WHITMOREIn terms of -- I would, I guess, not agree that it's not been publicized, though. And we certainly have been covering it extensively. I've seen many articles in the New York Times and in major media outlets about it.
NNAMDIIt has been fairly widely publicized.
WHITMOREIt's been covered -- yeah, I think it's been fairly widely covered. It's like Russia kind of burst itself back into the news. There was a time in the '90s when it was always in the news and it kind of slipped off the front pages. But I think starting on December 4, it really moved back onto the front pages for a while. And I think it's going to remain there for some time now.
NNAMDINick, thank you very much for your call. Jim Collins, one of the groups that Brian did not mention in the street protests has been the apparently restless student population. Any idea about how Mr. Putin is planning to placate the students' population that has partly been fueling these street protests?
COLLINSMy sense is it's not, Kojo, so much students as younger people. This is the social network generation. It's the group of people who are at home with all of the new electronic media that I have to ask my kids about. But for whom, you know, this world is a different place from their parents. After all, remember people graduating from university today don't even remember the Soviet Union. And most of the people who are even ten years older don't remember it.
COLLINSSo for them this is all ancient history. They want to know about what their country's going to become now. What are their job prospects? How do they make their way? And what's very interesting about a lot of these people to me is that, first of all, they are very much at home seeing themselves as citizens of the broader euro Atlantic world. They move easily about. Secondly, they see themselves quite capable of taking a job in Russia this year, then maybe going to England for a year, couple of years, going back.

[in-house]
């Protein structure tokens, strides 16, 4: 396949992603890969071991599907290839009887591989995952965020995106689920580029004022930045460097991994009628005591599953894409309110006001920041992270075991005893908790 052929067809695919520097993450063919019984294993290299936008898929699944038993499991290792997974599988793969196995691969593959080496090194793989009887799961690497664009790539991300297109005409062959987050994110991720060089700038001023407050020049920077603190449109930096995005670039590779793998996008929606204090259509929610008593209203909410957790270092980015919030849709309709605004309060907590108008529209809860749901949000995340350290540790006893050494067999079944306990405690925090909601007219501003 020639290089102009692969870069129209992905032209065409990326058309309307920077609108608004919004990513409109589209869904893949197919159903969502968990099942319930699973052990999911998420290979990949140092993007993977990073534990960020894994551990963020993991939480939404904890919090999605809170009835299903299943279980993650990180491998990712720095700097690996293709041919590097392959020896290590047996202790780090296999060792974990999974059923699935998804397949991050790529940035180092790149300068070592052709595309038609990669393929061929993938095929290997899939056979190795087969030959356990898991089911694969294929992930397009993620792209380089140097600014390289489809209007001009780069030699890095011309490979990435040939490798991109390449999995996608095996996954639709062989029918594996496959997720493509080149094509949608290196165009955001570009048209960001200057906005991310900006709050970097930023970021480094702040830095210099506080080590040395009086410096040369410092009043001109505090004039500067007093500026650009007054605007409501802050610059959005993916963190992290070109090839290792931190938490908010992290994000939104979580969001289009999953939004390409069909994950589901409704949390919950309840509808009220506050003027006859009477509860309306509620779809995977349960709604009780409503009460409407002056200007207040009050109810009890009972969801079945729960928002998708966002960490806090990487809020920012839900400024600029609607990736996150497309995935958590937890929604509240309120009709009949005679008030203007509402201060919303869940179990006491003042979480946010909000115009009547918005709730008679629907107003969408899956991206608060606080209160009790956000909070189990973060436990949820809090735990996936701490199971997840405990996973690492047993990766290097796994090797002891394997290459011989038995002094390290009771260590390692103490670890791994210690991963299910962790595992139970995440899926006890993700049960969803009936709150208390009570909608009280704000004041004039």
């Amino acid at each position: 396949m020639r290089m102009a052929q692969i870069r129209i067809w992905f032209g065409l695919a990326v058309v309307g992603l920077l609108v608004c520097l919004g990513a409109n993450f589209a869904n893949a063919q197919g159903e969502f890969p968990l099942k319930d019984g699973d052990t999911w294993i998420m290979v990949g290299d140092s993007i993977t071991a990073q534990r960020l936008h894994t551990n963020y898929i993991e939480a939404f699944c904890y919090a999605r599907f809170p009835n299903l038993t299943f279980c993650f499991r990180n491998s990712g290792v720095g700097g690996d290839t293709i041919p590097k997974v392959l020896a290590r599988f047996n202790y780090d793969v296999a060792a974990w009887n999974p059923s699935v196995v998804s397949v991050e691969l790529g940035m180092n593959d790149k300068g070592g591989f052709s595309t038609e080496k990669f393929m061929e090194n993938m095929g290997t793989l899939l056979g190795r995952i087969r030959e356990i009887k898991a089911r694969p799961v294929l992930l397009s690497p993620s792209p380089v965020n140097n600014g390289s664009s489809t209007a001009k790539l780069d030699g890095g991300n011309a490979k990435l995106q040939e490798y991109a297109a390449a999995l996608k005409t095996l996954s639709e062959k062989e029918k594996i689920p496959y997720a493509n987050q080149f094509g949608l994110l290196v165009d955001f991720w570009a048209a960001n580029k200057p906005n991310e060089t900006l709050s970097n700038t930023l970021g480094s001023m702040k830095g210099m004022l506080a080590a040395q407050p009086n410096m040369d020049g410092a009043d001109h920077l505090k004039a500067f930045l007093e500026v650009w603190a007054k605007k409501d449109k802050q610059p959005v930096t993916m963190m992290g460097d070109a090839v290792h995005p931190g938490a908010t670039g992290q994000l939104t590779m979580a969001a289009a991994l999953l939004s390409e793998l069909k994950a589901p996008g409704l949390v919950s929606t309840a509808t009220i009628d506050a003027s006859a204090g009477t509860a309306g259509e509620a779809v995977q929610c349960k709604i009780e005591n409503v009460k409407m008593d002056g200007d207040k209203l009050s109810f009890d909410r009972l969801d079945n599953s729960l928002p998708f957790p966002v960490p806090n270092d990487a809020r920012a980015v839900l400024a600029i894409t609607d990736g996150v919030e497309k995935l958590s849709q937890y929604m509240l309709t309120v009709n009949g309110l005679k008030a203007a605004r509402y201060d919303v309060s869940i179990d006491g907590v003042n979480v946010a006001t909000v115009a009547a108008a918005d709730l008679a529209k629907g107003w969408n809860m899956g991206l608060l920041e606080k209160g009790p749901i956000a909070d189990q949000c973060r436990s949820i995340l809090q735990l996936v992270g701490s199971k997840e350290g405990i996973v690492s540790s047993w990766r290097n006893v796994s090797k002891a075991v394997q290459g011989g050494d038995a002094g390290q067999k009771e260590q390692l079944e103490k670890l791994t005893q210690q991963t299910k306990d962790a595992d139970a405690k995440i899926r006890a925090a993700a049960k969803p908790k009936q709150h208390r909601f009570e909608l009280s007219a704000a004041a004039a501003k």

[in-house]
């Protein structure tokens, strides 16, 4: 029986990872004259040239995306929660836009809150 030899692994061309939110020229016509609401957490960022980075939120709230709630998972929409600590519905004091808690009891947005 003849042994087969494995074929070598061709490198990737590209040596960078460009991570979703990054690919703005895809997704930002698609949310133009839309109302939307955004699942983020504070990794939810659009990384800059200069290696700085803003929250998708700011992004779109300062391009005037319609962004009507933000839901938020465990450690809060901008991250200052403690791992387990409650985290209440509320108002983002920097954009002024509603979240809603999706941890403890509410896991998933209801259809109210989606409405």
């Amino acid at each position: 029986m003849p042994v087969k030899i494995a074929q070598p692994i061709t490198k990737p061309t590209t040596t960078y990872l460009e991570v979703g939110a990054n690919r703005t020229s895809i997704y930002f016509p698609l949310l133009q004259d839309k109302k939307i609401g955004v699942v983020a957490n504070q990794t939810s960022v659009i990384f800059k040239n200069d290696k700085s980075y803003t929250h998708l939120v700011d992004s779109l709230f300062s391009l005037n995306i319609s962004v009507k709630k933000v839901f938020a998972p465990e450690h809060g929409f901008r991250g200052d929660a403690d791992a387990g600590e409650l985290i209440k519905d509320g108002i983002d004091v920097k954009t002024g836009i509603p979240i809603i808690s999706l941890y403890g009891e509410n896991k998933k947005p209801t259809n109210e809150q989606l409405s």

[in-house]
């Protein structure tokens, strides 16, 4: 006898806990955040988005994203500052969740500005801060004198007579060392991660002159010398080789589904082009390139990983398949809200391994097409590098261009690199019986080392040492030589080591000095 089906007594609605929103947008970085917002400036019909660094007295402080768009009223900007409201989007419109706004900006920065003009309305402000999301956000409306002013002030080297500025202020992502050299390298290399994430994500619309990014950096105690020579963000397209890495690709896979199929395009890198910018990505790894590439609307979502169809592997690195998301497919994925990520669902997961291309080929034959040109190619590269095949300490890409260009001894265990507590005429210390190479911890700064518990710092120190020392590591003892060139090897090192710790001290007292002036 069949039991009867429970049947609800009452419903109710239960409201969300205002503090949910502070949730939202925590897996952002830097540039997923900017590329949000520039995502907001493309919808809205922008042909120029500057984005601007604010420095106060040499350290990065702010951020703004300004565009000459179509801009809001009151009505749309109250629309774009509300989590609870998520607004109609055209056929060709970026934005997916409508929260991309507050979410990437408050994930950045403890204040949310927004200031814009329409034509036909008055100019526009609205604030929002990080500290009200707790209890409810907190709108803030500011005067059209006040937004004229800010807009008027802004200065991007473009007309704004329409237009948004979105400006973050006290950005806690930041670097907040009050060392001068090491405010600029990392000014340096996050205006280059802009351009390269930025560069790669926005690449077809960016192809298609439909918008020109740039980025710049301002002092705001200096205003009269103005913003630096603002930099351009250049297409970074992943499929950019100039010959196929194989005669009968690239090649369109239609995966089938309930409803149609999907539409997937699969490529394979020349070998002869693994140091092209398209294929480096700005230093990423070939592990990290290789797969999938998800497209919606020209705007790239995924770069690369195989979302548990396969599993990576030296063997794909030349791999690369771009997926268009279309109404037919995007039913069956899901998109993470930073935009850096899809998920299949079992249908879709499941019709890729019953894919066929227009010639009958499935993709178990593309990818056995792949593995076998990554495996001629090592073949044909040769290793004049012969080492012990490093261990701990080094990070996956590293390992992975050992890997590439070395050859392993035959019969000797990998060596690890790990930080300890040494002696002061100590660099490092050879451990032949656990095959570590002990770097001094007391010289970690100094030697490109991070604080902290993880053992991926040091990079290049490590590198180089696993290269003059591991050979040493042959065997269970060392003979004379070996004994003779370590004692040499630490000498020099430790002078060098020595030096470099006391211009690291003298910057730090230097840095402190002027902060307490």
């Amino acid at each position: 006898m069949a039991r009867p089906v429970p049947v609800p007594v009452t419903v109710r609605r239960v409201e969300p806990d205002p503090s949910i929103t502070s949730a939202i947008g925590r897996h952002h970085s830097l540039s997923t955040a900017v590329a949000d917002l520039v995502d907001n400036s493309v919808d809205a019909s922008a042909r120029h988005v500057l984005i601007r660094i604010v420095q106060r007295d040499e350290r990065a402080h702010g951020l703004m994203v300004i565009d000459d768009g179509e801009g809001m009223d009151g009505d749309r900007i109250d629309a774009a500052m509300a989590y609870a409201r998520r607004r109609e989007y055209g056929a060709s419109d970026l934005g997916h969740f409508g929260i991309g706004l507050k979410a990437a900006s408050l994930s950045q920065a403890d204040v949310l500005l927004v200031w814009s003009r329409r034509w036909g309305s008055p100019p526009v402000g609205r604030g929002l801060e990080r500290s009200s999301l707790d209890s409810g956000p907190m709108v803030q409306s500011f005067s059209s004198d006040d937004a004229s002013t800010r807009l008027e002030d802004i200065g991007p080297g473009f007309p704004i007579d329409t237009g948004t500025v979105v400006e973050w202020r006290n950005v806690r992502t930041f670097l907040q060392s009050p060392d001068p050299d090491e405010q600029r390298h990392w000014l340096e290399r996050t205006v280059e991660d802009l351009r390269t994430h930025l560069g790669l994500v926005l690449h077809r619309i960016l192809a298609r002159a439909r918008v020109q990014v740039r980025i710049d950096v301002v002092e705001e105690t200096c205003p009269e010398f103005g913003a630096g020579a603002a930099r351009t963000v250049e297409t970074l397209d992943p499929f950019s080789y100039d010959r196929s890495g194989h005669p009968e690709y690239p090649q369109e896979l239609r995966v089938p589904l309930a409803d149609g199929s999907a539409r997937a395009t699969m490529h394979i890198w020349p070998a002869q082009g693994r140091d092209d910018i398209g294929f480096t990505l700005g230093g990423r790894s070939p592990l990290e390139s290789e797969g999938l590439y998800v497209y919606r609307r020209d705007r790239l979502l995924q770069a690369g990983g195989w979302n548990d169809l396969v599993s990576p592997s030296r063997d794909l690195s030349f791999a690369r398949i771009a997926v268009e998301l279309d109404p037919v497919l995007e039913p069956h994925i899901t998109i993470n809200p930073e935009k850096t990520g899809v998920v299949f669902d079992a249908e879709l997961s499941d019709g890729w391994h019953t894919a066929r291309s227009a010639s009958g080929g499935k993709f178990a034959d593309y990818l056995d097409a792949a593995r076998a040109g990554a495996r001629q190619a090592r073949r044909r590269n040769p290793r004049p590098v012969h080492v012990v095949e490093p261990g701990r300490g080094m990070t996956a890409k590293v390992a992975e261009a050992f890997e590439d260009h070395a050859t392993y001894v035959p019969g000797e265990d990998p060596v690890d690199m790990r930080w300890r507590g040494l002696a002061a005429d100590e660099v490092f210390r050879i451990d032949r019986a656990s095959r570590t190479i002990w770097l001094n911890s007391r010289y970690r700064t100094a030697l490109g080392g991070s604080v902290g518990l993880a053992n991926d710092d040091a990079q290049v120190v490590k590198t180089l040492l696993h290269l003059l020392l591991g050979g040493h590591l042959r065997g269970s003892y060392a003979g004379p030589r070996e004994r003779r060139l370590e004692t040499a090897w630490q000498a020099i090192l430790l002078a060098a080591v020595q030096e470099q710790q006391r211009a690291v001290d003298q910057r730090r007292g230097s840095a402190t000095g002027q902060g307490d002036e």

COLLINSIn other words, this is a very different generation from the people who were their parents or even their elder brothers. And I think what we're watching here is the gradual movement of a new generation coming to the fore, having a way to articulate its own aspirations and views of the world through media and through different ways of expressing themselves and communicating, to build communities that simply did not exist and do not exist in the minds or physically earlier among people who are of an older generation.
COLLINSAnd this is a true challenge for Mr. Putin's governmental model. It's not just there. I mean, I think we're seeing this much more broadly, including in this country. But it's going to be a truly significant challenge for the way he has to govern in the coming years in order to enlist the support of this generation.
NNAMDIHere is Benny in Washington, D.C. Benny, your turn.
BENNYThank you for taking my call. I actually work for lawyers in (unintelligible) and my observation is that regardless of what we think about Mr. Putin, the problem is that there is no alternative right now. All the leaders of the opposition, all the (unintelligible) running to be president, et cetera they're just not going to make it. And imagine like what would be the situation if we had to elect from only one candidate in this country. You know, you don't have a choice.
BENNYSo the biggest problem is how the people who are not happy with what Mr. Putin is doing as reform are going to get united and do something about it.